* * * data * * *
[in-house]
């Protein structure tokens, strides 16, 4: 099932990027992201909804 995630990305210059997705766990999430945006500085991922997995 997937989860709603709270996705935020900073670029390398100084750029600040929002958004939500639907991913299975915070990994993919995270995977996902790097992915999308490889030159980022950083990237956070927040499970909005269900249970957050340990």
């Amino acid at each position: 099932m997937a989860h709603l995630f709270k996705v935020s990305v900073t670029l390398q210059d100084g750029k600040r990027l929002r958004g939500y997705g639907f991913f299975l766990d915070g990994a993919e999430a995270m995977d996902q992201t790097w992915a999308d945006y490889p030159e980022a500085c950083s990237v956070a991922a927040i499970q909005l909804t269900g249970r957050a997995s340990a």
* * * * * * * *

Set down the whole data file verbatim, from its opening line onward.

[in-house]
């Protein structure tokens, strides 16, 4: 099932990027992201909804 995630990305210059997705766990999430945006500085991922997995 997937989860709603709270996705935020900073670029390398100084750029600040929002958004939500639907991913299975915070990994993919995270995977996902790097992915999308490889030159980022950083990237956070927040499970909005269900249970957050340990």
């Amino acid at each position: 099932m997937a989860h709603l995630f709270k996705v935020s990305v900073t670029l390398q210059d100084g750029k600040r990027l929002r958004g939500y997705g639907f991913f299975l766990d915070g990994a993919e999430a995270m995977d996902q992201t790097w992915a999308d945006y490889p030159e980022a500085c950083s990237v956070a991922a927040i499970q909005l909804t269900g249970r957050a997995s340990a």